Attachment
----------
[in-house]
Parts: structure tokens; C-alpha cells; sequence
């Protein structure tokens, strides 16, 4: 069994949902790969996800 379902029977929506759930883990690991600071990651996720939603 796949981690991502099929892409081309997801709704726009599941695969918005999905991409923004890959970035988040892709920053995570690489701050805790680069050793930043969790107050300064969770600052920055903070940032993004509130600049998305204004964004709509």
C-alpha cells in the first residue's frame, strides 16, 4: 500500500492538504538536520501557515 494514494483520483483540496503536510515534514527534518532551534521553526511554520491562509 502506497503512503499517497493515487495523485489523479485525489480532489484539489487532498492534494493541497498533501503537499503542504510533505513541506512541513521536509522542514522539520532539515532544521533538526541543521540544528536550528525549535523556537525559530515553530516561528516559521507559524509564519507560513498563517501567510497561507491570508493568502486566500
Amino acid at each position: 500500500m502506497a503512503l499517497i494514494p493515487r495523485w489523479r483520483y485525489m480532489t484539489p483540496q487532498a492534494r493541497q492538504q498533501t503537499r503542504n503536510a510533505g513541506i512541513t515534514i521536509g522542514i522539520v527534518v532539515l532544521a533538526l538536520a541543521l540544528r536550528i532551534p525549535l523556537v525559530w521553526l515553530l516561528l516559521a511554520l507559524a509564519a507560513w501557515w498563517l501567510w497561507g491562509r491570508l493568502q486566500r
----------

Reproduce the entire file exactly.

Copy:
[in-house]
Parts: structure tokens; C-alpha cells; sequence
């Protein structure tokens, strides 16, 4: 069994949902790969996800 379902029977929506759930883990690991600071990651996720939603 796949981690991502099929892409081309997801709704726009599941695969918005999905991409923004890959970035988040892709920053995570690489701050805790680069050793930043969790107050300064969770600052920055903070940032993004509130600049998305204004964004709509």
C-alpha cells in the first residue's frame, strides 16, 4: 500500500492538504538536520501557515 494514494483520483483540496503536510515534514527534518532551534521553526511554520491562509 502506497503512503499517497493515487495523485489523479485525489480532489484539489487532498492534494493541497498533501503537499503542504510533505513541506512541513521536509522542514522539520532539515532544521533538526541543521540544528536550528525549535523556537525559530515553530516561528516559521507559524509564519507560513498563517501567510497561507491570508493568502486566500
Amino acid at each position: 500500500m502506497a503512503l499517497i494514494p493515487r495523485w489523479r483520483y485525489m480532489t484539489p483540496q487532498a492534494r493541497q492538504q498533501t503537499r503542504n503536510a510533505g513541506i512541513t515534514i521536509g522542514i522539520v527534518v532539515l532544521a533538526l538536520a541543521l540544528r536550528i532551534p525549535l523556537v525559530w521553526l515553530l516561528l516559521a511554520l507559524a509564519a507560513w501557515w498563517l501567510w497561507g491562509r491570508l493568502q486566500r